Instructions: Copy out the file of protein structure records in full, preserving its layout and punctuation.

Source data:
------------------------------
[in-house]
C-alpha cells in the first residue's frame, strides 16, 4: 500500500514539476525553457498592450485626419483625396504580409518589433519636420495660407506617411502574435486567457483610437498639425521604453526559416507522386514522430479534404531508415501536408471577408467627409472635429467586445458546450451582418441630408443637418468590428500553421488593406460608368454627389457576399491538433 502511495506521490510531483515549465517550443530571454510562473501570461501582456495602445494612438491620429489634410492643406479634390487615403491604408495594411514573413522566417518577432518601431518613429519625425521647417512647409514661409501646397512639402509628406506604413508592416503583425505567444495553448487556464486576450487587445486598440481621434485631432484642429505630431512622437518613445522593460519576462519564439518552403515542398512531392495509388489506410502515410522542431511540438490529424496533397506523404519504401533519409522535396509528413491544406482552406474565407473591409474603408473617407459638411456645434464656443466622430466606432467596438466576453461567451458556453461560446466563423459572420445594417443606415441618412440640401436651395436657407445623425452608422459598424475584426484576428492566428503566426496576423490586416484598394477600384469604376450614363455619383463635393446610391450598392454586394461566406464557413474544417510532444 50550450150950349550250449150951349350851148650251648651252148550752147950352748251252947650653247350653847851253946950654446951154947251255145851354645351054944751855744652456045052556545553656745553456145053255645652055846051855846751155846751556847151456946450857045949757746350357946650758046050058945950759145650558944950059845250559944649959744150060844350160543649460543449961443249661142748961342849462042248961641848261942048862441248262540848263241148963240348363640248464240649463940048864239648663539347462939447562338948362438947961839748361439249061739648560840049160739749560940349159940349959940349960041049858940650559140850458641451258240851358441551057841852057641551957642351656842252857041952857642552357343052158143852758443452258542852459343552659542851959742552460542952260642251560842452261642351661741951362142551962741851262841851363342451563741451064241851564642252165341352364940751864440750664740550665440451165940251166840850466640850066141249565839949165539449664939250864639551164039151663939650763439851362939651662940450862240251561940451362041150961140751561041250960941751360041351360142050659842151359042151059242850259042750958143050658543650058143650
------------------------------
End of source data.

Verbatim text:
[in-house]
C-alpha cells in the first residue's frame, strides 16, 4: 500500500514539476525553457498592450485626419483625396504580409518589433519636420495660407506617411502574435486567457483610437498639425521604453526559416507522386514522430479534404531508415501536408471577408467627409472635429467586445458546450451582418441630408443637418468590428500553421488593406460608368454627389457576399491538433 502511495506521490510531483515549465517550443530571454510562473501570461501582456495602445494612438491620429489634410492643406479634390487615403491604408495594411514573413522566417518577432518601431518613429519625425521647417512647409514661409501646397512639402509628406506604413508592416503583425505567444495553448487556464486576450487587445486598440481621434485631432484642429505630431512622437518613445522593460519576462519564439518552403515542398512531392495509388489506410502515410522542431511540438490529424496533397506523404519504401533519409522535396509528413491544406482552406474565407473591409474603408473617407459638411456645434464656443466622430466606432467596438466576453461567451458556453461560446466563423459572420445594417443606415441618412440640401436651395436657407445623425452608422459598424475584426484576428492566428503566426496576423490586416484598394477600384469604376450614363455619383463635393446610391450598392454586394461566406464557413474544417510532444 50550450150950349550250449150951349350851148650251648651252148550752147950352748251252947650653247350653847851253946950654446951154947251255145851354645351054944751855744652456045052556545553656745553456145053255645652055846051855846751155846751556847151456946450857045949757746350357946650758046050058945950759145650558944950059845250559944649959744150060844350160543649460543449961443249661142748961342849462042248961641848261942048862441248262540848263241148963240348363640248464240649463940048864239648663539347462939447562338948362438947961839748361439249061739648560840049160739749560940349159940349959940349960041049858940650559140850458641451258240851358441551057841852057641551957642351656842252857041952857642552357343052158143852758443452258542852459343552659542851959742552460542952260642251560842452261642351661741951362142551962741851262841851363342451563741451064241851564642252165341352364940751864440750664740550665440451165940251166840850466640850066141249565839949165539449664939250864639551164039151663939650763439851362939651662940450862240251561940451362041150961140751561041250960941751360041351360142050659842151359042151059242850259042750958143050658543650058143650